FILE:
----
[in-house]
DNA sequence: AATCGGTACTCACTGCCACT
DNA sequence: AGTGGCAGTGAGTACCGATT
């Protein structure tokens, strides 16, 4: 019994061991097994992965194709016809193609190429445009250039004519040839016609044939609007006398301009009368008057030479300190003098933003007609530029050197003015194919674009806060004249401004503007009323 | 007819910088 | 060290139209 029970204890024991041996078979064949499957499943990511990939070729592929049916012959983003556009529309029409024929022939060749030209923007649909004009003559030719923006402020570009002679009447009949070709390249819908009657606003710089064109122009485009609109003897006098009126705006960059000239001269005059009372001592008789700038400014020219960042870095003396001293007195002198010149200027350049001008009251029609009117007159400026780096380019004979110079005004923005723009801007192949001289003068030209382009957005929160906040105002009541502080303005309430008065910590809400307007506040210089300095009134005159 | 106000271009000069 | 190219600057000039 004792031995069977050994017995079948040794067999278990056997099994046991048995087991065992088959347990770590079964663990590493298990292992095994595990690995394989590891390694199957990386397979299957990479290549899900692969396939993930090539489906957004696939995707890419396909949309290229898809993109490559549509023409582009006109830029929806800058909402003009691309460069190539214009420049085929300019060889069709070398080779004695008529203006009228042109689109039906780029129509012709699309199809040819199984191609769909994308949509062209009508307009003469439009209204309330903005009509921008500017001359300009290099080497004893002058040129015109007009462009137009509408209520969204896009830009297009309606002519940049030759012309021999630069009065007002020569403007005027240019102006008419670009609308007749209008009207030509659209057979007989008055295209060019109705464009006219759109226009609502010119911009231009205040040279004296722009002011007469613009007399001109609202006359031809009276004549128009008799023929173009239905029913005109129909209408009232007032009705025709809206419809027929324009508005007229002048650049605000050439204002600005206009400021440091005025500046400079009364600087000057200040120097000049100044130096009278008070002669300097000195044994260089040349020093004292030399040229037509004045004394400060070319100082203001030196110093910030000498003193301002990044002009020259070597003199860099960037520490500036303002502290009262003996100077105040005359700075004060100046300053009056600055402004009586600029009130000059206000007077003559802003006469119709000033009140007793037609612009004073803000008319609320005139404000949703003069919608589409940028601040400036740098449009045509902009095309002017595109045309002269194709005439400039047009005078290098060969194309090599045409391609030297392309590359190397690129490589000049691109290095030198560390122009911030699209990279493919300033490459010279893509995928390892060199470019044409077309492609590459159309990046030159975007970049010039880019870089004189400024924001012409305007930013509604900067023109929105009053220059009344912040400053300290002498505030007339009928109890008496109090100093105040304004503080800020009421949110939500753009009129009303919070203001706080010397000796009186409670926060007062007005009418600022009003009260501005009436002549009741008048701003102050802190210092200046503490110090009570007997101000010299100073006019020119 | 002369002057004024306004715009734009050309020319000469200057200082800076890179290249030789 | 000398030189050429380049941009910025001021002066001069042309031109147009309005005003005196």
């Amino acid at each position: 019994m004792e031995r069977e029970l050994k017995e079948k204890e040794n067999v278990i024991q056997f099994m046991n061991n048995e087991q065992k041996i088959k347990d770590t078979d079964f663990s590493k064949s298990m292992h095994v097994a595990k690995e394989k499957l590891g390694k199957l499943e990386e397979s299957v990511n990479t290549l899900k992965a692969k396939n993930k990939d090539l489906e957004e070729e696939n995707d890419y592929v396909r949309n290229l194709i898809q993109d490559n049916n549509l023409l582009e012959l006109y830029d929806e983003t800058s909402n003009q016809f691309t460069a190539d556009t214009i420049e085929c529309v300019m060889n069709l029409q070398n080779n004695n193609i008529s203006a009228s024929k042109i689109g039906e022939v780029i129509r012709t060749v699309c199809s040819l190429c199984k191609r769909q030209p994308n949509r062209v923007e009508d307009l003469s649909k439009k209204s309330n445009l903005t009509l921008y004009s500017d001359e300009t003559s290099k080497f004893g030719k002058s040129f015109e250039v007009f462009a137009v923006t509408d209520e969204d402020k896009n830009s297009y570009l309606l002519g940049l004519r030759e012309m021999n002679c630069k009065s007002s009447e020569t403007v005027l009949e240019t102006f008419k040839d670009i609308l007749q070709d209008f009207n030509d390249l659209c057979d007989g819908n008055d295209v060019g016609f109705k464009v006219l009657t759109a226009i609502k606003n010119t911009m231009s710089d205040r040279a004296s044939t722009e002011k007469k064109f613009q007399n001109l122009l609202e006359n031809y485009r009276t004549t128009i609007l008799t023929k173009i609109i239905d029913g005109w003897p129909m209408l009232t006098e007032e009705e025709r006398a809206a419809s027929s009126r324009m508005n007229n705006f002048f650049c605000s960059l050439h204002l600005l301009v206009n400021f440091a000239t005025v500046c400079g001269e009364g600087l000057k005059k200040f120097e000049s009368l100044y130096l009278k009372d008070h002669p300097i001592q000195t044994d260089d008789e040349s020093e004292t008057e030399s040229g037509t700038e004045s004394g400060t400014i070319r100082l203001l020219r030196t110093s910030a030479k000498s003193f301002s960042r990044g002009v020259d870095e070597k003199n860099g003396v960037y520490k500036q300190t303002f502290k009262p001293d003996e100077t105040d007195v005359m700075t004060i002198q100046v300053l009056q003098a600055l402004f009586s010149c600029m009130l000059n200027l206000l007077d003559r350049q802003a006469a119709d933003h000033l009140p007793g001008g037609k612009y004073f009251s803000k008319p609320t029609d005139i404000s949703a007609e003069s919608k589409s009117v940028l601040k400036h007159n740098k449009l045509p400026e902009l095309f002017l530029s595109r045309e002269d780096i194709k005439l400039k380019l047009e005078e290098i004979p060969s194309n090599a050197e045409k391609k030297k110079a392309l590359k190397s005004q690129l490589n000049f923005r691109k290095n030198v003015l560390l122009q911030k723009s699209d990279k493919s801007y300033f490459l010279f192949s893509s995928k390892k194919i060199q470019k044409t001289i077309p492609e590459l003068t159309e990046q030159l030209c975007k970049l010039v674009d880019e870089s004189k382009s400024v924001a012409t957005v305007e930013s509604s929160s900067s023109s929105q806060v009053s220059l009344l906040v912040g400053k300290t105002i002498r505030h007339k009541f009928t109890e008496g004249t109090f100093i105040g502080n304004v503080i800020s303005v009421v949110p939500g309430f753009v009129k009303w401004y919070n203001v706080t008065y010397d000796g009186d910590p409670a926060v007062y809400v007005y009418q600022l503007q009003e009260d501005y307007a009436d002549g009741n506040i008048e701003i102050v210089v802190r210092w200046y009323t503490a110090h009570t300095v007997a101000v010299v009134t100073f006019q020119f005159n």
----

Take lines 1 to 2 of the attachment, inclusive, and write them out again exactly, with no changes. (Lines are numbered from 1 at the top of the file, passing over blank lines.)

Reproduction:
[in-house]
DNA sequence: AATCGGTACTCACTGCCACT